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May 06, 1971 - Image 7

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Publication:
Michigan Daily, 1971-05-06

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Thursday, May 6, 1971

THE MICHIGAN DAILY

PaeSee

Local anti-war rally draws 250

On-eampus activity light
as spring term begins
By CHRIS PARKS
More than 250 Ann Arbor residents braved the cool and
rainy weather last night to attend a Family Peace Fair at
City Hall.
The rally contrasted with the gereral lack of observ-
ance of a moratorium day in the city yesterday. This was
partly attributed to the absence of local anti-war leaders,
who were still attending the demonstrations in Washington.
Further, activity on campus was limited and class
attendance appeared normal for the first day of the spring
half-term. It appeared that
many students were already
home on summer vacation
and that s o m e were in
Washington. protests held
The, fair, sponsored by the
Interfaith Council for Peace, (Continued from Page 1)
featured several speakers, a pro-
gram of protest music, and sev- consin campus where several of
eral booths dispensing anti-war the dormitories were gassed.
materials, cookies, peanuts, and At noon yesterday between
"balloons for peace." 1500 and 2000 demonstrators
Among the speakers was a marched around the campus oc-
Vietnam veteran who told the casionally attempting to block
crowd, comprised mainly of mid- streets and throwing rocks at
dle-aged adults and small chil- police. Police again used tear
dren, "It is up to you.to end the gas and observers reported the
war." entire campus area filled with
He urged the crowd to write the gas.
,fheir, congressmen saying the In San Francisco demonstra-
letters only needed to contain tions, designed to disrupt the op-
three words--"Stop the War." erations of such companies as
The crowd seemed generally Standard Oil and the Bank of
enthusiastic despite the weath- America erupted into violence.
er, responding to the speakers At 11 a.m. a crowd of about
and singing protest songs. 700, which had gathered in front
At 7 p.m. the crowd fell silent of'teSadr i opn
for a two minute period of si- Bldg. marched to the headquar-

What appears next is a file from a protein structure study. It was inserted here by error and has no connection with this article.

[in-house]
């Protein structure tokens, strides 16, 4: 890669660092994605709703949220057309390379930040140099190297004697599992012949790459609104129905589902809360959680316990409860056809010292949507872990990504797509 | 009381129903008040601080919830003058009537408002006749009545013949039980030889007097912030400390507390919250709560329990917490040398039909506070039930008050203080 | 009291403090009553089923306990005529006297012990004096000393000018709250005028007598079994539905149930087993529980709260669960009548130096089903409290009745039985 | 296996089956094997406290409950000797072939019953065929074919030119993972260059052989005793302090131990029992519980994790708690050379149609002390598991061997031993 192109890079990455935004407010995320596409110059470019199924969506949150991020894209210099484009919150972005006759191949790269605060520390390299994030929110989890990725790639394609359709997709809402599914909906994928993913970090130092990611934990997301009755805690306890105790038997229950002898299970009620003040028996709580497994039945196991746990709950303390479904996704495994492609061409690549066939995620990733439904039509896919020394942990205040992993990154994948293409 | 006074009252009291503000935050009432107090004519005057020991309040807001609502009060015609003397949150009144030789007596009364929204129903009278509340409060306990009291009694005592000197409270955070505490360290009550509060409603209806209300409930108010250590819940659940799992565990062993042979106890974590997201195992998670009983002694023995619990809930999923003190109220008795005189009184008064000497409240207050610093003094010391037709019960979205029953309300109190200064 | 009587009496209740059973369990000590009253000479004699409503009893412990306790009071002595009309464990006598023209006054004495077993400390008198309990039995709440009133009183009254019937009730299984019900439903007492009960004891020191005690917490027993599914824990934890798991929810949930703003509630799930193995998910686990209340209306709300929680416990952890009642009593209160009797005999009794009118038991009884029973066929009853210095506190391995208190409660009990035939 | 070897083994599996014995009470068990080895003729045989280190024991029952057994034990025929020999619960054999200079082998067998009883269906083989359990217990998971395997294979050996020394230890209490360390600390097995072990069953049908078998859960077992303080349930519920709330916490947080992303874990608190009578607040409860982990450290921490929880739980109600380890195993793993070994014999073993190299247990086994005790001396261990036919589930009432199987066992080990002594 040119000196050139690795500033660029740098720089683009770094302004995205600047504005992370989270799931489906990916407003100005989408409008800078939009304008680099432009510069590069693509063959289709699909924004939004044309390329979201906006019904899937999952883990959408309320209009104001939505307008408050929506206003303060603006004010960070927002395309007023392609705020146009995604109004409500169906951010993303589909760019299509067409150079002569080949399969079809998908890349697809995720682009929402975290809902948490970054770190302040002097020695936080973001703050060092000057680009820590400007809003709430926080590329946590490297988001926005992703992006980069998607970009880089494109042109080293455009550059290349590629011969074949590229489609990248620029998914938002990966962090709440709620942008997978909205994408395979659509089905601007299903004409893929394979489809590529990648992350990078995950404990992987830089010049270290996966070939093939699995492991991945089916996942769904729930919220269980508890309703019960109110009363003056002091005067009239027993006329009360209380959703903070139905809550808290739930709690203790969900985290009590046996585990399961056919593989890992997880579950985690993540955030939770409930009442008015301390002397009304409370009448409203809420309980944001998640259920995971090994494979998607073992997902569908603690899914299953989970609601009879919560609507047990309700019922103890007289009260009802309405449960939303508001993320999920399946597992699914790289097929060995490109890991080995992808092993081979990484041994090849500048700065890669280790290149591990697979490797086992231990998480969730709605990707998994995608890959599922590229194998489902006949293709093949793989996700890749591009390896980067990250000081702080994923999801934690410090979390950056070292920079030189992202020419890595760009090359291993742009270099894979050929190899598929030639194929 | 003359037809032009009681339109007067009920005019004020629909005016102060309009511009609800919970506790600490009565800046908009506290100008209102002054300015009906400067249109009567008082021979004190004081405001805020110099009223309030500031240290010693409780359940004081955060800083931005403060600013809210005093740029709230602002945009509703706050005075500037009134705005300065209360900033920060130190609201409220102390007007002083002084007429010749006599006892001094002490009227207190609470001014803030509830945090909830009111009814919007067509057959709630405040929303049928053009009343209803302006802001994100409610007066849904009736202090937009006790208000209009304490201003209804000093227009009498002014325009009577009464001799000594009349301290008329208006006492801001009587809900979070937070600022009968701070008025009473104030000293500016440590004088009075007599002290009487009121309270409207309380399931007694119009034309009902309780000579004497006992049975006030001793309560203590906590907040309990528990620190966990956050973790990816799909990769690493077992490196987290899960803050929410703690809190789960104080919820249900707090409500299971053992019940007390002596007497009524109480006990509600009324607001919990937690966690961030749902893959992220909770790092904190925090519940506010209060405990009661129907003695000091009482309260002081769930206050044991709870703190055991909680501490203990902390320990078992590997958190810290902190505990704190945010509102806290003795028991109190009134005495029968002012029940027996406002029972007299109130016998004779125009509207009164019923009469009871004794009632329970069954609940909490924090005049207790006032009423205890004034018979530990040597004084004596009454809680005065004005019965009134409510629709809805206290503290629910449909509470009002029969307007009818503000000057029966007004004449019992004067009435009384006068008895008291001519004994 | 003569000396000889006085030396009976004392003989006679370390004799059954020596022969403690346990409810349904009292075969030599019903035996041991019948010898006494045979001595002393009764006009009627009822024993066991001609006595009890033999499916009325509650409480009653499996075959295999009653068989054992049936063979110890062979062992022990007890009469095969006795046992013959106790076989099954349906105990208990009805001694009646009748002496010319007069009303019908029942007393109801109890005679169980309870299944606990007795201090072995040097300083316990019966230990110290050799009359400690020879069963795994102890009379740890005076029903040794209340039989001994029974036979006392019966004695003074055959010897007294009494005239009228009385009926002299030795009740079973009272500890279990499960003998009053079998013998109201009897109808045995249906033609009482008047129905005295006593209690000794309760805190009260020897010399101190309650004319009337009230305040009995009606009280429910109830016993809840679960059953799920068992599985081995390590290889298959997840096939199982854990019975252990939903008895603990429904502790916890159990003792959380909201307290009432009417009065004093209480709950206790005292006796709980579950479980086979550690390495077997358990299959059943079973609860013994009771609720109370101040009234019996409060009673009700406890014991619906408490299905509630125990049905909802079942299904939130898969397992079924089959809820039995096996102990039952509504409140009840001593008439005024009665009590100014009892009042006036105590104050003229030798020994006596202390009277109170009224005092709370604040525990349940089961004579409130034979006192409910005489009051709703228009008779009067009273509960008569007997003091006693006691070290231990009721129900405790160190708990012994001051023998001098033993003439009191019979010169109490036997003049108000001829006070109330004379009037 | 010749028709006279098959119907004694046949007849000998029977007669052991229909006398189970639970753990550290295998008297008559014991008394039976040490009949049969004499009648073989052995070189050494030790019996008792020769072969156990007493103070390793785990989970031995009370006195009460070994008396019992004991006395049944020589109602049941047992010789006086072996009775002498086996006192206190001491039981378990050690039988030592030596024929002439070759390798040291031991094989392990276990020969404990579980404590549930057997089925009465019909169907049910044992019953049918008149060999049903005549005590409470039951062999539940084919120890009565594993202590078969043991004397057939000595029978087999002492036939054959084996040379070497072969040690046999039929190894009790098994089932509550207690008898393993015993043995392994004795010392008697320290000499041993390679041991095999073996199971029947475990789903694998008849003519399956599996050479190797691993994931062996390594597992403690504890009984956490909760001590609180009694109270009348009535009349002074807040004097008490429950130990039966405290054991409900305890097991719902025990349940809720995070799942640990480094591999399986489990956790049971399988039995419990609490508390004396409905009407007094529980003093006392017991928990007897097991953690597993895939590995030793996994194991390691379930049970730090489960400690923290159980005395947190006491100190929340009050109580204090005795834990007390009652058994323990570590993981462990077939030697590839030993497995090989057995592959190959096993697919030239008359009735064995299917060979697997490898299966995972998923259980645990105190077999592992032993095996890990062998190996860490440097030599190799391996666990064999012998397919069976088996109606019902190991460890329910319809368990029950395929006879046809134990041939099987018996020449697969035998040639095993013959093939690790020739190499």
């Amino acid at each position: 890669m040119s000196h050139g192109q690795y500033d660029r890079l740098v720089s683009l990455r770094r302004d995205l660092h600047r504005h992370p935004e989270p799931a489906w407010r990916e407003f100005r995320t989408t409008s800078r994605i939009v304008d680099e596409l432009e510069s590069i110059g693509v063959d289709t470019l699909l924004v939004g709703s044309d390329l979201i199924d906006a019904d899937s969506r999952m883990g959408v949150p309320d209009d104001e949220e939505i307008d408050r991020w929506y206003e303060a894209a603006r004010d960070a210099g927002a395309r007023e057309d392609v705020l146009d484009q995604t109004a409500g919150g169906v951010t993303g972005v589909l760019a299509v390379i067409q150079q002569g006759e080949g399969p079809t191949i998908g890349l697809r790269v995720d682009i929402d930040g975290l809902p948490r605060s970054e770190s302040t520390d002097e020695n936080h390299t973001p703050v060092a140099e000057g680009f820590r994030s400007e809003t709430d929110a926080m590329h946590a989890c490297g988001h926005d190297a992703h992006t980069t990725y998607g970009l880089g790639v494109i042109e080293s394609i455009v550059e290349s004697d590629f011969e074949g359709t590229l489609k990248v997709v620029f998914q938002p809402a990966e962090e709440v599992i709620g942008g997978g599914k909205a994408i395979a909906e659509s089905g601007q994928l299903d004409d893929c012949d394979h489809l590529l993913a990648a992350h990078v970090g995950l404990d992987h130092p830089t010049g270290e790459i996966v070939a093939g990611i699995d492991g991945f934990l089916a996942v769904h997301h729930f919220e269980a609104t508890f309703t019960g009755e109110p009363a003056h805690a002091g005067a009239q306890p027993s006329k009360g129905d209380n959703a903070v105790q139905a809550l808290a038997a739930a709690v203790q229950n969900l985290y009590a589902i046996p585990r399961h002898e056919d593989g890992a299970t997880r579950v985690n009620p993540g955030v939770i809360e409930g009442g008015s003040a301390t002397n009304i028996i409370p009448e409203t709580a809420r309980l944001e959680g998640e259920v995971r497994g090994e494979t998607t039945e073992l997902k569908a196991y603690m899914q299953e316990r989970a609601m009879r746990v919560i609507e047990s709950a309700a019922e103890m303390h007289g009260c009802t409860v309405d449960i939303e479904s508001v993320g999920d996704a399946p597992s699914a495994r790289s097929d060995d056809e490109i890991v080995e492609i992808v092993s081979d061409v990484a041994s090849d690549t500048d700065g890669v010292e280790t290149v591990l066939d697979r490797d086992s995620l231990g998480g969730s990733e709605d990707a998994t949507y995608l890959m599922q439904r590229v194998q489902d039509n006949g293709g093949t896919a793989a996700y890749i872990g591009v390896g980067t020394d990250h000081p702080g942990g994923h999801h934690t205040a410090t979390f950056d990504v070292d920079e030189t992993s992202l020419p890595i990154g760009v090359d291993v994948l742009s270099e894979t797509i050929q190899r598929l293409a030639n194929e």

lence called for people to "re- ters of the Bank of America.
flect on what the war is doing There they were joined by about
to all of us." 500 others and police on horse-
By about 8 p~m., the occa- bakmvditocereon
sional rain became steady and back moved In to clear demon-
numbers of the protesters, many strators from the streets. There
of whom had small children, were several instances of fight-
headed for home. 'l ing between police and the dem-
Yesterday was also proclaim- onstrators reported.

SAN FRANCISCO police yesterday take anti-war demonstrators into custody during a downtown
protest rally, as a cable car moves along in the background.
1,200 more protesters
arrested in Washington

(Continued from Page 1)
posting copies of the People's
Peace Treaty on doors of federal
buildings.
The march to D.C. prtoon,
where Rennie Davis, one of the
leaders of the Washington pro-
test, was held earlier this week,
is to show "solidarity with the
prisoners."
According to the group meet-
ing last night, the march will be
"the last of this week's actions
in Washington."
"We've carried out te first
Snational implementation of the
People's Peace Treaty," Davis
said, speaking to the meeting
about the week's activities.
Davis said, however, that peo-
ple should remain in Washington
to plan the "second national iuP-
plementation of the treaty."
The non-violent demonstration
at the Capitol began as 50 Viet-
nam veterans led about 1,000 peo-
ple from the East Mall to the
steps of the Capitol House wing.
The marchers, joined by other
groups, found the door-almost
never closed while Congress is in
session-┬žecurely locked.
Capitol Police Chief James
Powell told the marchers to stop
as they neared the white marble
building, but then allowed thern
to proceed. Several congressmen
came to the scene and told Pow-
ell they had invited the pro-
ttesters to meet with them.
The lawmakers, who later ad-
dressed the crowd, included Reps.
Bella Abzug (D.-N.Y.), Parren
Mitchell (D-M.D.), Ronald Del-
lums (D-Calif.) and John Ran-
gell (D-N.Y.).
The crowd swarmed up the